There are currently no antiviral therapies specific for SARS-CoV-2, the virus responsible for the global pandemic disease COVID-19. To facilitate structure-based drug design, we conducted an x-ray crystallographic study of the SARS-CoV-2 nsp16-nsp10 2'-O-methyltransferase complex, which methylates Cap-0 viral mRNAs to improve viral protein translation and to avoid host immune detection. We determined the structures for nsp16-nsp10 heterodimers bound to the methyl donor S-adenosylmethionine (SAM), the reaction product S-adenosylhomocysteine (SAH), or the SAH analog sinefungin (SFG). We also solved structures for nsp16-nsp10 in complex with the methylated Cap-0 analog m7GpppA and either SAM or SAH. Comparative analyses between these structures and published structures for nsp16 from other betacoronaviruses revealed flexible loops in open and closed conformations at the m7GpppA-binding pocket. Bound sulfates in several of the structures suggested the location of the ribonucleic acid backbone phosphates in the ribonucleotide-binding groove. Additional nucleotide-binding sites were found on the face of the protein opposite the active site. These various sites and the conserved dimer interface could be exploited for the development of antiviral inhibitors.


Subject(s)
Betacoronavirus/enzymology , Coronavirus Infections/drug therapy , Methyltransferases/chemistry , Pneumonia, Viral/drug therapy , Viral Nonstructural Proteins/chemistry , Adenosine/analogs & derivatives , Adenosine/metabolism , Adenosine/pharmacology , Betacoronavirus/drug effects , Binding Sites , COVID-19 , Catalytic Domain , Crystallography, X-Ray , Dimerization , Genes, Viral/genetics , Humans , Methylation , Methyltransferases/antagonists & inhibitors , Models, Molecular , Open Reading Frames/genetics , Pandemics , Protein Binding , Protein Conformation , RNA Cap Analogs/metabolism , RNA Processing, Post-Transcriptional , RNA, Viral/metabolism , S-Adenosylhomocysteine/metabolism , S-Adenosylmethionine/metabolism , SARS-CoV-2 , Structure-Activity Relationship , Viral Nonstructural Proteins/antagonists & inhibitors , Viral Nonstructural Proteins/metabolism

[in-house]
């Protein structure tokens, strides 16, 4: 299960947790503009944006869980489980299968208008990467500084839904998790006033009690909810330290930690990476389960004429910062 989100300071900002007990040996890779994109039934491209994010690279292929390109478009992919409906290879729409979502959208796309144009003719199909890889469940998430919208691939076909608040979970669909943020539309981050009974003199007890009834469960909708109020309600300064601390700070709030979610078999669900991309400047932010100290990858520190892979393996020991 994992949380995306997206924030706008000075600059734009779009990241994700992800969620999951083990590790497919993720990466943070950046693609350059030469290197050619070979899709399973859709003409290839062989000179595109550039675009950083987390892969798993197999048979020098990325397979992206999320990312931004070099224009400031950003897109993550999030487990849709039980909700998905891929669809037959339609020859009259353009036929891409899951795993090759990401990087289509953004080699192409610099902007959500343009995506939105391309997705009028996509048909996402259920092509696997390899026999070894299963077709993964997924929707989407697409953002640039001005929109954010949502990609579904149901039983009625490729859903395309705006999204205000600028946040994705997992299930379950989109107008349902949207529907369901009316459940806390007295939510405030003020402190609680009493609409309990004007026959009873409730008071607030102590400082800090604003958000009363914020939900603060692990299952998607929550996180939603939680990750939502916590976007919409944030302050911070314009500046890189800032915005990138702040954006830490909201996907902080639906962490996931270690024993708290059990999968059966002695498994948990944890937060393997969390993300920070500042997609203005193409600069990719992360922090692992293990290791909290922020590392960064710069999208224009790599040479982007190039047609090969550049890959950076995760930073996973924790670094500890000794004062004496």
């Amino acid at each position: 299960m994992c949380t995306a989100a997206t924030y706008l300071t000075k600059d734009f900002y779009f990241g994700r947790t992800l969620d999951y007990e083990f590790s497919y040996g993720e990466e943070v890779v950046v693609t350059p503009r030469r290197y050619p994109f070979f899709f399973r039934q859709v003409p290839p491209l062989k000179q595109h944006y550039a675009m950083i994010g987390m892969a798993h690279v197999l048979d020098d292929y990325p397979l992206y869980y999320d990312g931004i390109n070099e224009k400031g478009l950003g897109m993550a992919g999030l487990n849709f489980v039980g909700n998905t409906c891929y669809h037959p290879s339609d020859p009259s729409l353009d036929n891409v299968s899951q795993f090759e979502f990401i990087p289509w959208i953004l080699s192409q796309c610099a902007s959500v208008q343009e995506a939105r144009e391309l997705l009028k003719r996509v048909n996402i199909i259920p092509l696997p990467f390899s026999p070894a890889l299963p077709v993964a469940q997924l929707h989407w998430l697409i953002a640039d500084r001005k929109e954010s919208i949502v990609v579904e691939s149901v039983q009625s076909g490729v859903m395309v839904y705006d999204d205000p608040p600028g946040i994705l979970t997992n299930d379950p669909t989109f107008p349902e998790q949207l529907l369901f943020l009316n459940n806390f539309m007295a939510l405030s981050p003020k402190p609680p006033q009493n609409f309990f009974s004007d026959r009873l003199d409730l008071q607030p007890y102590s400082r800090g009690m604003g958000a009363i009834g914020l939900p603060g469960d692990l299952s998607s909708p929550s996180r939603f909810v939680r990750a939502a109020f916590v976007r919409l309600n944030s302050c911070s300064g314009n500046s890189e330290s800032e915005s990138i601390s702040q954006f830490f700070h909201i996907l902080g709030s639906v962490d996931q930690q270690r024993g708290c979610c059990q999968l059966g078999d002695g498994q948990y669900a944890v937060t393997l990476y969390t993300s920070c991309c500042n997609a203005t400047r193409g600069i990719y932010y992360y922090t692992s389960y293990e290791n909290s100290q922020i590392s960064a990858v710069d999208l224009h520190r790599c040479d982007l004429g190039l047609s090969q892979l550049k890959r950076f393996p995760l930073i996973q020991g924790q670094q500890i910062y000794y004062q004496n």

20.
Nat Commun ; 11(1): 3718, 2020 07 24.
Article in English | MEDLINE | ID: covidwho-680541

ABSTRACT

The severe acute respiratory syndrome coronavirus-2 (SARS-CoV-2), the causative agent of COVID-19 illness, has caused millions of infections worldwide. In SARS coronaviruses, the non-structural protein 16 (nsp16), in conjunction with nsp10, methylates the 5'-end of virally encoded mRNAs to mimic cellular mRNAs, thus protecting the virus from host innate immune restriction. We report here the high-resolution structure of a ternary complex of SARS-CoV-2 nsp16 and nsp10 in the presence of cognate RNA substrate analogue and methyl donor, S-adenosyl methionine (SAM). The nsp16/nsp10 heterodimer is captured in the act of 2'-O methylation of the ribose sugar of the first nucleotide of SARS-CoV-2 mRNA. We observe large conformational changes associated with substrate binding as the enzyme transitions from a binary to a ternary state. This induced fit model provides mechanistic insights into the 2'-O methylation of the viral mRNA cap. We also discover a distant (25 Å) ligand-binding site unique to SARS-CoV-2, which can alternatively be targeted, in addition to RNA cap and SAM pockets, for antiviral development.


Subject(s)
Methyltransferases/chemistry , RNA Caps/metabolism , Viral Nonstructural Proteins/chemistry , Viral Regulatory and Accessory Proteins/chemistry , Betacoronavirus , COVID-19 , Coronavirus Infections/virology , Humans , Methyltransferases/metabolism , Models, Chemical , Models, Molecular , Pandemics , Pneumonia, Viral/virology , RNA, Viral/metabolism , S-Adenosylmethionine/metabolism , SARS-CoV-2 , Viral Nonstructural Proteins/metabolism , Viral Regulatory and Accessory Proteins/metabolism , X-Ray Diffraction